The Snowball of Grief

The Snowball of Grief
Sophie Winter

Denial. Anger. Bargaining. Depression. Acceptance. The five stages of grief, as proclaimed by a psychiatrist in the ‘60s.

I’ve always felt it weird to describe grief in stages. Grieving doesn’t seem a step-by-step process. There’s no pause between each phase, no smooth transitions, no way of knowing when you’ll make it through one and move onto the next. To me, grief is a snowball of a thousand emotions rolled into one. A snowball that can be thrown at you when you least expect it; tragedy the perpetrator and you the helpless victim with nowhere to hide.

“Sophie I need you” the words stabbed me through my phone screen. I knew what had happened before I’d even pressed call, before my sister’s unrecognisable voice answered, before the words “heartbeat… stopped” pierced through the receiver.


I’ve been hit by a snowball once before. I’d not long moved out of home and was living in an apartment with a few friends. In need of something to fill my heart and my spare time, I decided to rescue the runt of a litter of Maltese x Shih Tzu pups. As any 18-year-old animal lover would, I made this tiny fluff ball my everything. Fast forward ten months and my everything was brutally torn apart in front of my eyes, by a bigger dog with a busted fence.


Numb and nonsensical.

When a snowball first hits, the iciness can numb you for a while. You become frozen in time, unaware of your surroundings, making decisions but not thinking, shedding emotion but not feeling.

On the journey home to my sister, I had too much time to think. My mind went into overdrive and started flicking through all sorts of arbitrary topics. Coal mining. My first relationship. How leaves change colour in spring. I tried to drown my thoughts in music but my iPhone didn’t have enough decibels.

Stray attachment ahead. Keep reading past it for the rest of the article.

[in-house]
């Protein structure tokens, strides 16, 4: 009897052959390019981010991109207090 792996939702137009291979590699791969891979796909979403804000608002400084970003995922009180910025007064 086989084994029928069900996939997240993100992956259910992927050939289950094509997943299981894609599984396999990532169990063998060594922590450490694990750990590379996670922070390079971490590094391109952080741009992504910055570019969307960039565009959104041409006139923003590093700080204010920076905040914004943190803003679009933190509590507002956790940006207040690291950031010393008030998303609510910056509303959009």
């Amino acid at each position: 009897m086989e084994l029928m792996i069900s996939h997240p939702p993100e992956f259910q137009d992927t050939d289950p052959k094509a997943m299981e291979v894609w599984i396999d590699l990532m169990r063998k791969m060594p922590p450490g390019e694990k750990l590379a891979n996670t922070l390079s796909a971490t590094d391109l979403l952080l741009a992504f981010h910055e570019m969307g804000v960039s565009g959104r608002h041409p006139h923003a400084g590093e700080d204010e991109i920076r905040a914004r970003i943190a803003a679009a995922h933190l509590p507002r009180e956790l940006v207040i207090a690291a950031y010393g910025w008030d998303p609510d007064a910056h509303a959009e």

Autopilot mode.

When you’re a long way from the source of tragedy, helplessness becomes more than just a feeling. It becomes a reality, and that reality feels like an eternity. Sleeping and eating turn into past tense verbs while any activities you’d planned for the future disappear from mind. You’re flying on autopilot, too scared to switch to manual for fear of losing control of the gears.

The second I arrived home was when the sting of the snowball set in. Disbelief, denial and despair melted over me as I opened my arms and let my sister fall into them.

A mess of confusion.

Once the brunt of a tragic event has passed, you’re left to sift through the chaos of thoughts inside your mind. Rethinking past beliefs – does everything really happen for a reason? If so, what was this one?

Wondering what everyone around you is thinking. You know they know because when you pass them on the street they give you that renowned look of pity. Or they briefly touch your arm and murmur “I’m sorry for your loss”. Who knew you could loathe a group of words so much?

Wondering how you’re supposed to be acting. When’s it acceptable to smile again? You kind of wanted to laugh at that joke, it was the type of joke you used to laugh at. Would your friends judge you for showing signs of happiness too soon? You’d probably cry not long after anyway.

Relating this tragedy to a past tragedy. Remembering the pain and trying to recall how you got through it… Have you gotten through it?

Moving on.

“Time heals all wounds” – the go-to idiom recited to people who’ve been struck by a snowball. We pass this phrase around so often that we don’t realise how damaging it can be.

Yes, time helps wane the memory, but so does a heavy dose of liquor. Becoming reliant on either is not healthy. And setting a time limit on your suffering or an ETA on the return of your happiness only leads to disappointment, when it’s five years on and the pain is still just as real.

Unfortunately, grief doesn’t come with an instruction manual. There’s no “tragedy for dummies” handbook. No how-to-guide for composing yourself in public when a flashback decides to crush you. And there’s certainly no right or wrong way to grieve.

All you can do is hope that the impact of this snowball will eventually be softened by love, allowing you to feel some sort of normality, and maybe even true happiness, once again.


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